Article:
The Inspiration Edit: Lara Bohinc
With an exceptional knowledge of industrial techniques and processes, Lara Bohinc works frequently with steel and brass, exploring the versatility and sustainability of metal as a material. Fusing modernity with function, the designer embraces the tenuous space between fine art and everyday practicality to bring art into everyday life.
Lara Bohinc’s illustrious career, which spans more than a decade of creative consulting for clients such as Montblanc, Gucci and Cartier, and includes the launch of her eponymous design studio in London, is a testament to the designer’s versatility. Trained in industrial designer with an MA in Metalwork and Jewelry, Lara Bohinc works fluently across different mediums in her signature aesthetic language. Drawn to the deconstruction and reconfiguration of pure geometric form, the designer juxtaposes geometric shapes with soft linear forms to create her signature style of complementary contradictions: bold yet light, graphic yet fluid, angular yet feminine. Our exclusive collaboration with Lara Bohinc reflects a shared interest in material sensibility and the poetics of form and function, to bring you timeless objects of beauty.
Below, the designer discuss her creative process, fascination with shape and form, and the impact of design on our overall well-being.
A mark of your work is versatility – playing with contrasting shapes, materials and textures to bridge the divide across different mediums. Tell us about your creative process. To what extent does form influence your approach?
I always begin with shape, considering both its two-dimensional and three-dimensional application. Size, texture and other expressions have a secondary importance. Whether the final object is very small, such as a piece of jewelry, a vase or a box, or very large such as an armchair or a sofa, shape is at the forefront of my process, applying material interest and connecting different textures around it.
How did your interest in pure geometric form, or rather, the deconstruction and reconfiguration of these forms, come to play such a large role in your work?
I’m most interested in objects that not only have an interesting shape, but have some sort of slightly unexpected twist or proportion to them. It’s not to say that I don’t like color and texture, which I really do, but that I’m drawn to the aesthetics of shape as the basis of design.
What made you decide to move away from jewelry design and into different mediums?
Jewelry is beautiful in that it is imbued with personal and symbolic meaning, but it is very limiting in terms of functionality. It has a single function, which is to decorate the body and that function has a limited means of expression – a ring around the finger, a chain around the neck. There are restrictions around size and scale, for example to ensure an earring won’t be too big, or that a bracelet won’t restrict the ability to slip into a coat. And then from a material perspective, the inherent durability of metal makes it optimal for designing jewelry, yet it also restricts the use of color and other experimental expressions. Aside from these limitations, ultimately I wanted to design objects that could transcend the test of time. Objects that aren’t influenced by fashion or attached to the season, but are truly timeless all on their own.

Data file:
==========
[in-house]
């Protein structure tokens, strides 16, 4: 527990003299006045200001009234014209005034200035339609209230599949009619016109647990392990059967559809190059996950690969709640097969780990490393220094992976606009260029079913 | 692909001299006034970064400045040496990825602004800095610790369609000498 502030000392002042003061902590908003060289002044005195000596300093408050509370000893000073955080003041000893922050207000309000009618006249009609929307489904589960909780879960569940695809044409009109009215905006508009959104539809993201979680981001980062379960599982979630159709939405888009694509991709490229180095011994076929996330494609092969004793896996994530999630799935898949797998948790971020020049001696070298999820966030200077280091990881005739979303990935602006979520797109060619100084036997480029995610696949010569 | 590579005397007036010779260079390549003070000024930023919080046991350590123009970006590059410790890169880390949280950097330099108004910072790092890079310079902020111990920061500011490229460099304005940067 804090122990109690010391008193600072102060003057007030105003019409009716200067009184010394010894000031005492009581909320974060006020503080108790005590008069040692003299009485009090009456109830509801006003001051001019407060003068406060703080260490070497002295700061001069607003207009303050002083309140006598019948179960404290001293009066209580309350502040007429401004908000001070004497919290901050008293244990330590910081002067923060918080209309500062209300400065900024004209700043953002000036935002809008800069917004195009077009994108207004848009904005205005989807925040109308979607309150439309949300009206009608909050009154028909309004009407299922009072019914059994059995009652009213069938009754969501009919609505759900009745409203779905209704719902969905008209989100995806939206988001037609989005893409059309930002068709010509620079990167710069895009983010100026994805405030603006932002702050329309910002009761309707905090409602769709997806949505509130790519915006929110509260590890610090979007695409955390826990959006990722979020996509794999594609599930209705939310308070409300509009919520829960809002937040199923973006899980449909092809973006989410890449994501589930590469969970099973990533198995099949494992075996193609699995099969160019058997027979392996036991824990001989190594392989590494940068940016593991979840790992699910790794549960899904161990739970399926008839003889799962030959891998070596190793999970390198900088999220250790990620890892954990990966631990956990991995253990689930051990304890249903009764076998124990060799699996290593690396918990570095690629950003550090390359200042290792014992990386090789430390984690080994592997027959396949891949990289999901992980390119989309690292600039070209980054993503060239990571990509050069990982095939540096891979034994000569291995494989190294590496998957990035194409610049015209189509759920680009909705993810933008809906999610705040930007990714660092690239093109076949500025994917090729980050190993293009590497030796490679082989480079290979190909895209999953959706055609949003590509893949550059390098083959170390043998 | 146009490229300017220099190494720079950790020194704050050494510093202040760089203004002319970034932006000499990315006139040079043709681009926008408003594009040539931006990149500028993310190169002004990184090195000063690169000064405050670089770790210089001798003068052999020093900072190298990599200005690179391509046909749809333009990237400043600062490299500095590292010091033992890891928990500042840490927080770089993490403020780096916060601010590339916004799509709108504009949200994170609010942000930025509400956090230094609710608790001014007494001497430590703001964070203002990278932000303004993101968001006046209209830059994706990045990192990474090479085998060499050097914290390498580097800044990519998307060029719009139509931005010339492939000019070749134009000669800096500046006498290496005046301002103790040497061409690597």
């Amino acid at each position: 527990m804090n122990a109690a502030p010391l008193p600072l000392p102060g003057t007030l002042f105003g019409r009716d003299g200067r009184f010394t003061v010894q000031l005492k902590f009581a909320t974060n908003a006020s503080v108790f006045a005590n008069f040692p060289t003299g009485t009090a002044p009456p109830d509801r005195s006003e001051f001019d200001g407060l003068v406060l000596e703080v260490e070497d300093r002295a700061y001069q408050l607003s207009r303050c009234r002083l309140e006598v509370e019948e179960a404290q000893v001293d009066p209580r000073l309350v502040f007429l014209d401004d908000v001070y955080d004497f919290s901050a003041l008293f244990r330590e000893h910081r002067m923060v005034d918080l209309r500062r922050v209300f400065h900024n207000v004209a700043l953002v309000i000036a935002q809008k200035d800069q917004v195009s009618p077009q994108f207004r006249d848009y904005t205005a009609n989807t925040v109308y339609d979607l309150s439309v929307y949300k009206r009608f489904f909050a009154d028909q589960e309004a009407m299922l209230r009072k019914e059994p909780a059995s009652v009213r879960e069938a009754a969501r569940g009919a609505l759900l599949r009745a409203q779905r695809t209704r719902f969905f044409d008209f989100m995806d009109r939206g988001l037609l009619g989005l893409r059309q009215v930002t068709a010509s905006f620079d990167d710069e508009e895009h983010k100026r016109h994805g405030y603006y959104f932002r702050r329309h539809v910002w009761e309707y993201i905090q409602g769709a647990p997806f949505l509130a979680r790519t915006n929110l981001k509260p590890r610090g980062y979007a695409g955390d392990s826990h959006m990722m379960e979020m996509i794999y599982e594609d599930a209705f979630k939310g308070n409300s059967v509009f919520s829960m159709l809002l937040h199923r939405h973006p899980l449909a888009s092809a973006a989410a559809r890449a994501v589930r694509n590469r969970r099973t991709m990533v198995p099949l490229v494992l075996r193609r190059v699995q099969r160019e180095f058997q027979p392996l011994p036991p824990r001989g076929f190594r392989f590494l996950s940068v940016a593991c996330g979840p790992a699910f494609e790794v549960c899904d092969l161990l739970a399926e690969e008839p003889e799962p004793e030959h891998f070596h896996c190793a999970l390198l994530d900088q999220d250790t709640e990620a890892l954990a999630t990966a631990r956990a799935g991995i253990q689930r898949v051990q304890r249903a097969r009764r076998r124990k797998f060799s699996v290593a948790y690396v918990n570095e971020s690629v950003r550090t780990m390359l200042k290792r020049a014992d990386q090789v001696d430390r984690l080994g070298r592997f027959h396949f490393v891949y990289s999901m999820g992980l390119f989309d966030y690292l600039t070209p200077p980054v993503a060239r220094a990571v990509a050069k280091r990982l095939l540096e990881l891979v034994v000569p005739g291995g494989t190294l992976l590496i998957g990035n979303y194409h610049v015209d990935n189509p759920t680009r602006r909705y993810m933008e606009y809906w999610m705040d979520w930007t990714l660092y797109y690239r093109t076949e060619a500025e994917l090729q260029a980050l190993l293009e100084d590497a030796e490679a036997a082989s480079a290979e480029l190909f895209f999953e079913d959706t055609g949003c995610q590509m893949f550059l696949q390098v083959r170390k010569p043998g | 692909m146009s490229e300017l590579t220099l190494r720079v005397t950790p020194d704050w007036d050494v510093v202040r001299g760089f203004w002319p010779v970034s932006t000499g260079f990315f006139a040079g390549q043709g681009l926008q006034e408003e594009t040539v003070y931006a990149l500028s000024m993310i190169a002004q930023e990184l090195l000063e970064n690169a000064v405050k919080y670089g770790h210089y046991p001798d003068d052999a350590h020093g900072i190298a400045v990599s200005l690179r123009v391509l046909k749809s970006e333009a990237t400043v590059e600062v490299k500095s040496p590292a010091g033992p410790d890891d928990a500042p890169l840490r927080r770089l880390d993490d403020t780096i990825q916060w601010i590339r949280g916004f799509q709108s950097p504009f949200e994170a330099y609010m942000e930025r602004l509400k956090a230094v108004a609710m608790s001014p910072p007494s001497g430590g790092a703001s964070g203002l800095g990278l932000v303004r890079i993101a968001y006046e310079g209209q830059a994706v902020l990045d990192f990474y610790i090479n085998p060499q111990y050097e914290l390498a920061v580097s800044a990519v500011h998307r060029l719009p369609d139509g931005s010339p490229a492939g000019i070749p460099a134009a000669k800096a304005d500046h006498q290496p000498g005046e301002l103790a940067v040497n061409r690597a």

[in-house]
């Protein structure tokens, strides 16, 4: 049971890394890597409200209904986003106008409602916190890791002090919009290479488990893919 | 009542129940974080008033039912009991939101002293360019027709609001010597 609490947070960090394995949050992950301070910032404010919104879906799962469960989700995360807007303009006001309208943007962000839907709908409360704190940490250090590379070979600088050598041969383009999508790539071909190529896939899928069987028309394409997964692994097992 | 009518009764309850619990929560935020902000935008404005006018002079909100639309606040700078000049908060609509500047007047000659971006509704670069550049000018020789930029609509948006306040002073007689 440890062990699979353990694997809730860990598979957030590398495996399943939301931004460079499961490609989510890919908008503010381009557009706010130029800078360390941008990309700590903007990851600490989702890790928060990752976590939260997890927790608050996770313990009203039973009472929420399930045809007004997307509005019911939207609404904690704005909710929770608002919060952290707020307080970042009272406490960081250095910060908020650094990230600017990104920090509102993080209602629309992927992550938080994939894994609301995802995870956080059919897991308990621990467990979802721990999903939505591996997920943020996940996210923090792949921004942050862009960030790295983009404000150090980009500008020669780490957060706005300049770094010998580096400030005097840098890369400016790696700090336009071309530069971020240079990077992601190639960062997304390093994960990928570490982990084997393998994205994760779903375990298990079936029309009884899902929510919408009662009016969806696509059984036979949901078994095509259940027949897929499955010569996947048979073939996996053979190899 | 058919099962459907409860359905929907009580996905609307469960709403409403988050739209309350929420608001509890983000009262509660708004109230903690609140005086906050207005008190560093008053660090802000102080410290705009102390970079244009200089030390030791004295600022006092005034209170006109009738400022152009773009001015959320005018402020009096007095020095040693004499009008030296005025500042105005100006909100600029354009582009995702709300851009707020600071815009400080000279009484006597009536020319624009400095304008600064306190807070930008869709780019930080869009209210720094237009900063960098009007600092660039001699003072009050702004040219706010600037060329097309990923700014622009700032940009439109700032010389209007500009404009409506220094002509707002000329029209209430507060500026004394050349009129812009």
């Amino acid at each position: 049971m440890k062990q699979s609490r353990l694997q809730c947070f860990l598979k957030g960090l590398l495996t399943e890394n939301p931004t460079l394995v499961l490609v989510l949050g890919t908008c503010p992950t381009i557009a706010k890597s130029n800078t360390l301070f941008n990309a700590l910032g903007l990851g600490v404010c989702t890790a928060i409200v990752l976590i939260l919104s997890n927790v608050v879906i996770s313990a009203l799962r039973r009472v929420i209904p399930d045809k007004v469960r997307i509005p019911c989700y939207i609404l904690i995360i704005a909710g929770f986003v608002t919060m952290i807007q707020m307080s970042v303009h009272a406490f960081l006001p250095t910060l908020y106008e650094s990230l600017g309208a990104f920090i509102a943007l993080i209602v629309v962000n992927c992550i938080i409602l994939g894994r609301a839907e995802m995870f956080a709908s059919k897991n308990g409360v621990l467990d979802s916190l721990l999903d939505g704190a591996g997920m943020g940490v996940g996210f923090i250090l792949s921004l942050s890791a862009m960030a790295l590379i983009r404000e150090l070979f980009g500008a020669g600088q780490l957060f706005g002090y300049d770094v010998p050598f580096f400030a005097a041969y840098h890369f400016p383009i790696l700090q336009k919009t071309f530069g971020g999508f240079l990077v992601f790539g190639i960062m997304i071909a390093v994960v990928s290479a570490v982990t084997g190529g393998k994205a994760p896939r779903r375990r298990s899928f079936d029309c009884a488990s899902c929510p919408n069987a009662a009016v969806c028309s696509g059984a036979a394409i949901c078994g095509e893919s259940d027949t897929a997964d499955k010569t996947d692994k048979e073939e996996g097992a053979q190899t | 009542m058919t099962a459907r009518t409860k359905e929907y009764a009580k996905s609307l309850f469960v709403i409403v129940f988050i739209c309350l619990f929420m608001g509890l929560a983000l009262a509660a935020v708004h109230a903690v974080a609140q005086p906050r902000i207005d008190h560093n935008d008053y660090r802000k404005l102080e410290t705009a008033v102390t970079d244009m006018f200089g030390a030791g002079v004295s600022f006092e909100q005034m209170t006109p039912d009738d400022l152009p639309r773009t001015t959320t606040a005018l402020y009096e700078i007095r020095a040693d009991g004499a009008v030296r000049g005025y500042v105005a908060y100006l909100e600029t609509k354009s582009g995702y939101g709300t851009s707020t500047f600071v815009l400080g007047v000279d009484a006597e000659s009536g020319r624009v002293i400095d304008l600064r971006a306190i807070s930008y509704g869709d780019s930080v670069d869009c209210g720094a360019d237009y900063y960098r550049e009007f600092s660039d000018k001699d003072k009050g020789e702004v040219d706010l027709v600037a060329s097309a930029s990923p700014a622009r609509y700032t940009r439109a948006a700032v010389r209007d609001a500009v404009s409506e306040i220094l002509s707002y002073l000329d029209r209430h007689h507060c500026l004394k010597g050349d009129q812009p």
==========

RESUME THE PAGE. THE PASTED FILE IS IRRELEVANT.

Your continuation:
Where do you like to see your pieces?
That’s always the most interesting part as a designer – discovering how people with different taste in terms of color, texture and tones will interpret your pieces. Personally, I like interiors with lots of contrast that make the pieces stand out. Though that’s how I would present them, it’s exciting to see what environment they end up in.
Can you share your take on how your home (or surroundings) impact your overall well-being?
Massively. If you are in a place that you enjoy spending your time in, you will ultimately want to be in that environment more which can help enhance everything from your mood to your productivity. Color and natural light are important to me in creating a suitable space, but I also find great pleasure in the simplicity of beautiful materials.
If the objects in your home could speak, which would have the best story to tell?
The dining table. It would share the stories told over meals from family, friends and gatherings. My dining table is actually from my Lunar collection, which comfortably seats up to eight, which I love because I enjoy hosting dinners and gatherings.
We are always curious about how artists and designers keep their spark and creative drive while running a business. What’s your process for working on yourself while you’re working on your business? In what ways do you choose to invest in yourself?
I believe, especially as a creative, that you have to be happy in your free time and in your personal life before you can be enthusiastic about your work. I enjoy attending shows and exhibitions, traveling, listening to music, dining out, I have a family, I’m a mother and of course I think it’s important to enjoy healthy food, exercise and get good sleep. It sounds like a lot, but when I make time to prioritize these activities and time with family, the balance comes more naturally.